With regard to school grades, the mean values tend to be 4.5 or 5, indicating that students usually achieve very good or at least good grades in school (see Table 4). Therefore, school grades do not appear to be normally distributed. Especially in German, students tend to achieve very good school grades. In contrast, school grades in mathematics are lower with a larger deviation across the sample. School grades in economics/business/accounting lie between school grades in mathematics and German.
Table 5 shows the interrelations between the cognitive variables (economic knowledge and skills, school grades in mathematics, German and economics/business/accounting) and non-cognitive variables for economic competencies (interest, intrinsic motivation, value-oriented disposition and attitude) of the FVB students.
As the interrelations between the different cognitive and non-cognitive variables show, there is a relatively small interrelation between economic knowledge and skills and the non-cognitive dimensions of economic competence. Nevertheless, the interrelations are generally significant and positive. Furthermore, there is a relatively strong interrelation between the non-cognitive dimensions of economic competence, especially between intrinsic motivation and interest. The other interrelations are rather small or non-existent. Furthermore, there is also a positive interrelation between economic competencies and school grades in economics. Besides, only the cognitive dimension of economic competencies interrelates positively with school grades in German and mathematics. The other dimensions of economic competence do not interrelate with these two school grades. In addition, there are also positive interrelations between economic knowledge and skills and the other variables. However, these interrelations are also very small.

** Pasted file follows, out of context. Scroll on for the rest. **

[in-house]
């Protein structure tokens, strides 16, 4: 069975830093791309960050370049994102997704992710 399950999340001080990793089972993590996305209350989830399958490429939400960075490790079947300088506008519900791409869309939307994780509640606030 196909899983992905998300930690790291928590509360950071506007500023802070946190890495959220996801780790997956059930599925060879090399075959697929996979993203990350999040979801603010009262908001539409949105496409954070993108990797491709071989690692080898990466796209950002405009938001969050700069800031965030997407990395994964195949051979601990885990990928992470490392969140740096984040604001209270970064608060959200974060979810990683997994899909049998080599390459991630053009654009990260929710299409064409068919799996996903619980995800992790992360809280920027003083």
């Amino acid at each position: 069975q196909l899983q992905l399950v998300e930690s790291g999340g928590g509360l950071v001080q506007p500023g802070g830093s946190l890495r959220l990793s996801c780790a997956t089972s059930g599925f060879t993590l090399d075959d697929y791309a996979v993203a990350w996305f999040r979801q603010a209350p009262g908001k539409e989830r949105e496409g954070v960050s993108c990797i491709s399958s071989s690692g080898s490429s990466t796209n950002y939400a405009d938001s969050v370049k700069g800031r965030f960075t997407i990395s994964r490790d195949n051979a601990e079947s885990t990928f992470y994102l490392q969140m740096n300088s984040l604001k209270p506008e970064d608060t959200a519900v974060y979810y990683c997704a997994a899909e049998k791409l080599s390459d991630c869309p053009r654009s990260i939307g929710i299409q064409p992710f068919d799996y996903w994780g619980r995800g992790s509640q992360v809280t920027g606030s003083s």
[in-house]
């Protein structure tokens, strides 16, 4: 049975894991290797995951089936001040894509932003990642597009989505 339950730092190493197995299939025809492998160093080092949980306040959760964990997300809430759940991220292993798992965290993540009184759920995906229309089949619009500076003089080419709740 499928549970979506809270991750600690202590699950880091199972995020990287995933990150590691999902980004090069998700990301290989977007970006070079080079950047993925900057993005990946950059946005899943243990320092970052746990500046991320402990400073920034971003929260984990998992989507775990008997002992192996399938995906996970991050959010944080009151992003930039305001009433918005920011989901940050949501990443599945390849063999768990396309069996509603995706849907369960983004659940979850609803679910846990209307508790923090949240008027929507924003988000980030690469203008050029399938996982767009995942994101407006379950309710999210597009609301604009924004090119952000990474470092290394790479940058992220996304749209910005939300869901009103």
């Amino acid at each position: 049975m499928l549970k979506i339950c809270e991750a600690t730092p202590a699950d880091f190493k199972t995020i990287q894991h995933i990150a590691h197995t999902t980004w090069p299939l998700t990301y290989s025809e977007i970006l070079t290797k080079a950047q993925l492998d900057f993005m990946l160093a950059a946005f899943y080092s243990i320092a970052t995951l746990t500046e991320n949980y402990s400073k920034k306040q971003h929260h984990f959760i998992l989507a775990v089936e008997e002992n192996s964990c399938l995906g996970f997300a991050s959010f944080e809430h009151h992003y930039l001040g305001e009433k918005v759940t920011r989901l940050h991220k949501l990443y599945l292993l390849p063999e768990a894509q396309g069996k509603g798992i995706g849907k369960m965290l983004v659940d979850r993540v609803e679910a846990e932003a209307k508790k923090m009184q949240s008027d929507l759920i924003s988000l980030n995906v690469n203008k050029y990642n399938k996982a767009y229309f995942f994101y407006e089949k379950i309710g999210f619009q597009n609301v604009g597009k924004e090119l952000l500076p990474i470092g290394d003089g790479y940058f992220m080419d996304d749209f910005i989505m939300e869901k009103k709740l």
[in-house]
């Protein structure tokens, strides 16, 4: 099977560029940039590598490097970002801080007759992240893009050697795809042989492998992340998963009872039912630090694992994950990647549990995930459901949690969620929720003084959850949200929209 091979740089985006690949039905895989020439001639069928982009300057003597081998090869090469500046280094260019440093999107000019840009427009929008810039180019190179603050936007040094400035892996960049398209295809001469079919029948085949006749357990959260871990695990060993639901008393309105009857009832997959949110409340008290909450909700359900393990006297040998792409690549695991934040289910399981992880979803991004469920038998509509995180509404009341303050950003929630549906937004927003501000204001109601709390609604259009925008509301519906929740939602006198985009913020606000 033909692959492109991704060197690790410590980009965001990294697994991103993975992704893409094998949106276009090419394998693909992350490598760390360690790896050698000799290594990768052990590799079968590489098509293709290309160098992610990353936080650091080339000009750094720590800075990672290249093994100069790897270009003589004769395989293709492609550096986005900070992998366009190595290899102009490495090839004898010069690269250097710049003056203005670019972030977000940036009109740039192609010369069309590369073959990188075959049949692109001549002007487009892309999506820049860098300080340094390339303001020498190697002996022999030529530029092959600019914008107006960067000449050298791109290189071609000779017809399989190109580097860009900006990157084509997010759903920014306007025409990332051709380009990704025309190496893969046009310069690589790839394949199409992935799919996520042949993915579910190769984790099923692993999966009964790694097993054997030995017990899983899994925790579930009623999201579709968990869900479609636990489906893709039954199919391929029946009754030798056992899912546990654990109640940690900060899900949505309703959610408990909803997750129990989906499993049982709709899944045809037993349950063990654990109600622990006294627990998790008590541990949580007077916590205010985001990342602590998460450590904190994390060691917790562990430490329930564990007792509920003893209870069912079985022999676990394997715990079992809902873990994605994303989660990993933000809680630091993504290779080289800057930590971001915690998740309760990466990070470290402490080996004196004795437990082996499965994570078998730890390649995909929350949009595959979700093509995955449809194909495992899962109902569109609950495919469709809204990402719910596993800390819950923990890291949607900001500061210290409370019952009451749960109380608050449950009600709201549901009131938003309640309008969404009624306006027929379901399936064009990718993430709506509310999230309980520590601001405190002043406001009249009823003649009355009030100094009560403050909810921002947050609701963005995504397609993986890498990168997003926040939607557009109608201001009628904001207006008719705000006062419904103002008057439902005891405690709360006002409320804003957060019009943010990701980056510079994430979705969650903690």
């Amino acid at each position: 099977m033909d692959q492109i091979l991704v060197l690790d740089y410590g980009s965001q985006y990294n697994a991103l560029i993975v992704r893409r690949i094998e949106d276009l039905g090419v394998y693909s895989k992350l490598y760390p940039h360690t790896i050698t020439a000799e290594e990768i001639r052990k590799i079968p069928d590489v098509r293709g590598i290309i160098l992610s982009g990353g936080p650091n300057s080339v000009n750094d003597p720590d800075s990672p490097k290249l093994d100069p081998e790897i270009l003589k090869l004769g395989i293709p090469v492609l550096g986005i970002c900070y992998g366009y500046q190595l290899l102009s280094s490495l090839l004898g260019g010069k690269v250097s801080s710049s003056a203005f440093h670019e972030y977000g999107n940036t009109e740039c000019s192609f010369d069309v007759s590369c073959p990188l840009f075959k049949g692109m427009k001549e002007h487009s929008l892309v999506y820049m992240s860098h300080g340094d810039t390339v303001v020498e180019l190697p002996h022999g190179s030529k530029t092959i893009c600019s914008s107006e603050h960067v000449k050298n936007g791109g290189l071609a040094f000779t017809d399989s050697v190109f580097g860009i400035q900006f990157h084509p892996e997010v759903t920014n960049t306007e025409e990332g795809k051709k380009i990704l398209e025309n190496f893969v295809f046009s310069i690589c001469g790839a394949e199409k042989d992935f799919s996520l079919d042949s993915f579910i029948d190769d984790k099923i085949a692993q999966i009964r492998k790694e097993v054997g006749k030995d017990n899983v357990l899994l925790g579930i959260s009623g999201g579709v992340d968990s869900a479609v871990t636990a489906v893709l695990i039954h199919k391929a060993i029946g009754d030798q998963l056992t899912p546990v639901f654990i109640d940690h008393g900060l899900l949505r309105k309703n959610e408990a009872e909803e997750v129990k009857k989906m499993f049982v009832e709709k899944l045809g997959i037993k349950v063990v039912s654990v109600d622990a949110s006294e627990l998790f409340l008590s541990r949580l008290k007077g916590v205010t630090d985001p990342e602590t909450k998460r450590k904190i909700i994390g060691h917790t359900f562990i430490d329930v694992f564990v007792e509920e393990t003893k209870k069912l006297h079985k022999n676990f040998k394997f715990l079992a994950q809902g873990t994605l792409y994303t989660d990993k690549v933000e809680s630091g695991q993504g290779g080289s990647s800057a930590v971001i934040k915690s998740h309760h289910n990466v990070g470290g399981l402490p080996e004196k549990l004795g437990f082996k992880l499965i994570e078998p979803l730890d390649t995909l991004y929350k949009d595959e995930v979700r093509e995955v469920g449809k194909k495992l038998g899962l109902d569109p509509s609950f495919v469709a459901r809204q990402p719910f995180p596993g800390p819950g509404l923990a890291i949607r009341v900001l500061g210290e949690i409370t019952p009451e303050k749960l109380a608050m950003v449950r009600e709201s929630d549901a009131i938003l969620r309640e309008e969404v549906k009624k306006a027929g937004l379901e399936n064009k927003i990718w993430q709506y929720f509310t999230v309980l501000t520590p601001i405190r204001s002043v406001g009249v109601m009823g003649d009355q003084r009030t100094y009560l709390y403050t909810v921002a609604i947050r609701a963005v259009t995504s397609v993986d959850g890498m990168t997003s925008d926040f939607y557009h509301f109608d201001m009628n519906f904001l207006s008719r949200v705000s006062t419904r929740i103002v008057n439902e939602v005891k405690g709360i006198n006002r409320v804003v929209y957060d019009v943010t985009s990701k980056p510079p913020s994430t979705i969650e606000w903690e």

Focussing on educational aspirations, 21 test persons (approximately 2 %) provided no information about their future plans. Four students indicated that they would neither study nor work after graduation. These students were excluded from the following analysis. Of the remaining sample, 602 students (approximately 57 %) intend to study but not to work, 198 students (approximately 19 %) intend to work but not to study, and 226 students (approximately 22 %) intend to both work and/or study after graduation. For this mixed group it is less clear, whether they will choose an academic, a vocational track or even a mixed track.
Educational aspirations: work or university?
To empirically explain the transitions at the end of the upper secondary education to the tertiary level (vocational vs. academic track), different analyses are conducted. The first analysis examines the effects of school profile, gender and migration background. This analysis is followed by a bivariate analysis, which considers differences in cognitive characteristics between FVB students who wish to study and those who wish to work. Finally, a multivariate analysis that includes all the cognitive, non-cognitive and contextual variables provides an overview of the overall effects.
Effects of profile, FVB type, gender, academic and migration background
As indicated in Table 6, several differences in educational aspirations can be found when the sample is subdivided based on school profile, gender and migration background. Specifically, FVB students who belong to the commercial school profile are more likely to wish to work (in comparison with students who belong to another school profile).